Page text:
What Boomers Can Teach Millennials About Communication
I want to start by saying I’m not here to bash Millennials for their communication skills.
Millennials are excellent communicators. They communicate across more mediums than any generation prior. They are able to distinguish subtleties in written communication that their parents and grandparents would never have noticed.
They use punctuation, pictograms, and screencaps to create entirely new ways to transmit a thought from one mind to another.
Millennials are great at communication.
There’s just one problem.
They’re not great at the kind of communication Boomers want them to exhibit in the workplace.
What’s Different About Workplace Communication?
While Millennials are excellent at communicating with their peers, and in fact probably get more information into any given piece of communication than other generations can, they often struggle with workplace communication.
That’s because workplace communication isn’t peer-to-peer.
Most frequently, the people Millennials are required to communicate with in the workplace are people who are far older than themselves.
People who didn’t grow up with abbreviated forms of language, emojis, or other common tools Millennials now use to communicate today.
Here’s a brief example:
In an instant message, a Millennial sent her boss a brief update on an invoice that had been sent out.
The boss replied “Thank you” in the IM.
The Millennial replied “np” – short for “no problem,” which anyone of her own generation would immediately have recognized as a polite “you’re welcome” to the boss’ “thank you.”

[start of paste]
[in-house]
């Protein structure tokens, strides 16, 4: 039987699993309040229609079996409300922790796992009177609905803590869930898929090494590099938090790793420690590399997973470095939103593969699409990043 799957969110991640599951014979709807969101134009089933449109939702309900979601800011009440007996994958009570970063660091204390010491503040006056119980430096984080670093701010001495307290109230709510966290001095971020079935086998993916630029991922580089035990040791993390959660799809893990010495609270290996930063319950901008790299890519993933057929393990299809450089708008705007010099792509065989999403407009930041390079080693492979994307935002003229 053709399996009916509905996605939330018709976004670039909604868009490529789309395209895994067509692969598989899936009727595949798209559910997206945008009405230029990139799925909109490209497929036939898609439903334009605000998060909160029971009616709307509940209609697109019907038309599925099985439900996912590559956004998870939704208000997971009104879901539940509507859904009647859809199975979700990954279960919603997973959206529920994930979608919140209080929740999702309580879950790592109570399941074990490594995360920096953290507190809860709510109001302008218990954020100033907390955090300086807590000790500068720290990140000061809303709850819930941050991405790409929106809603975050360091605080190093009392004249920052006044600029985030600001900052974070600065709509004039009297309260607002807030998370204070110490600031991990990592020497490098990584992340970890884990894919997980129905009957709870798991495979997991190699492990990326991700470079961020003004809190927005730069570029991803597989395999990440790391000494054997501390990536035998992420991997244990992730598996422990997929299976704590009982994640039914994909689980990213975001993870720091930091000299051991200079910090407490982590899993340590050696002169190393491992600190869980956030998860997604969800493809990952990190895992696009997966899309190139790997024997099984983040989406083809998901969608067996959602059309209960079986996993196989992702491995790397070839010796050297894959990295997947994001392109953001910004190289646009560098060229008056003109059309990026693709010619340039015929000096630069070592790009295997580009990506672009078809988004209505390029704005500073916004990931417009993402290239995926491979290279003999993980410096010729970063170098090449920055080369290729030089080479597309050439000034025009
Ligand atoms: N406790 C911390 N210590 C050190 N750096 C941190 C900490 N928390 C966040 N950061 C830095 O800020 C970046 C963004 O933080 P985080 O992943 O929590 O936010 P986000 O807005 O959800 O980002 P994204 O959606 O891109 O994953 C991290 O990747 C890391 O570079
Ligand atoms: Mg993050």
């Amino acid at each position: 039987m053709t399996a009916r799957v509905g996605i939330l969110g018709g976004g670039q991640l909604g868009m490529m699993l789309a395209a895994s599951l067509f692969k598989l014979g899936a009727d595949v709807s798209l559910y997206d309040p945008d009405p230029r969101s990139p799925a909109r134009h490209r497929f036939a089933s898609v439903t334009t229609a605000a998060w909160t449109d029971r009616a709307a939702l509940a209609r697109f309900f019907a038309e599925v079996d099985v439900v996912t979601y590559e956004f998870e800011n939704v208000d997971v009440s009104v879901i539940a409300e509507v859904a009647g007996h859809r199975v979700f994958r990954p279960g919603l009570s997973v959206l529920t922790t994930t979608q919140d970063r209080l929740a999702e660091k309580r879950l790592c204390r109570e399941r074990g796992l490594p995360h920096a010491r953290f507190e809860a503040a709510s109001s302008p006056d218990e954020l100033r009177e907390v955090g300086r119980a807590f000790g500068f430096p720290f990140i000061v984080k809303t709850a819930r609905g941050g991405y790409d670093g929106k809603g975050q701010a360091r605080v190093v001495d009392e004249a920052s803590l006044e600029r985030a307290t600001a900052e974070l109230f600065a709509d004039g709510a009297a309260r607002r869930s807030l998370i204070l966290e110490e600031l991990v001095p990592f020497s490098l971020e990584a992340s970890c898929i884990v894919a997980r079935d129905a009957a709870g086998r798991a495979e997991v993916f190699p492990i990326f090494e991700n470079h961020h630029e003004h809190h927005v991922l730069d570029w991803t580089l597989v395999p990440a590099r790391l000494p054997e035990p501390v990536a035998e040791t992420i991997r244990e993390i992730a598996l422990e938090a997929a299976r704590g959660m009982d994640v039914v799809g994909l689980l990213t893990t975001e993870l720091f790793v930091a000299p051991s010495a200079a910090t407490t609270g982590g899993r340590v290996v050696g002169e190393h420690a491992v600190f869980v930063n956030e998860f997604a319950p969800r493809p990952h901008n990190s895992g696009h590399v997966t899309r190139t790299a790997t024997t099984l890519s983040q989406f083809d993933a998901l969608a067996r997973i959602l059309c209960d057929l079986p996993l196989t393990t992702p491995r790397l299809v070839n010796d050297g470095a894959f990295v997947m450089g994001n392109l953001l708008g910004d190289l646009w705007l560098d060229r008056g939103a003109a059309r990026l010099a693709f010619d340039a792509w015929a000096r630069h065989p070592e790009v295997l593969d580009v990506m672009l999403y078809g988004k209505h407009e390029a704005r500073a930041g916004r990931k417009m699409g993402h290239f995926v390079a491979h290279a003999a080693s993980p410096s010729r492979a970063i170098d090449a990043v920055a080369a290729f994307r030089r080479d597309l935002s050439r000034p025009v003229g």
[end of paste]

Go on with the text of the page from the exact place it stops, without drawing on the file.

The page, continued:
The boss was offended. He didn’t know what “np” meant, and he felt she was taking a liberty by using “textspeak” to talk to him.
The Millennial wasn’t rude, inappropriate, or out of line. She simply wasn’t communicating in the way her boss needed her to communicate in order to understand her.
How Do We Fix the Communication Gap?
I’ve got good news and bad news for all of you who work with Millennials.
The good news is very good: Millennials are great at picking up new ways to communicate. They communicate with entirely different forms of language across every possible medium, and they can easily learn the preferred mode of communicating in a workplace.
Here’s the bad news: you have to teach them.
Communicate with them.
I can’t tell you how often I’ve spoken to upper management at a company bemoaning how awful these Millennials are with the way they write and speak to their superiors.
“Have you told them how you’d like them to communicate?” I ask.
“They should communicate professionally!” the reply comes back.
“Okay, great,” I say. “Have you defined ‘professionally’ for them? Is there a guide? Are there examples of a professional communication vs. an unprofessional one?”
They stare back at me blankly. No. Of course there isn’t. Everyone knows what professional communication is.
Except Millennials don’t. Where on earth would they have learned it?
High school? No, school is a pretty informal environment these days. In college? Even more informal. At home with their parents? Seems unlikely, unless your parents are much stricter than mine were.
So the first time they’re encountering something called ‘professional communication’ is … in their first workplace.
Which is probably YOUR workplace.
Bottom line: want Millennials to communicate better? You’re going to have to start by leading by example – and communicating with them.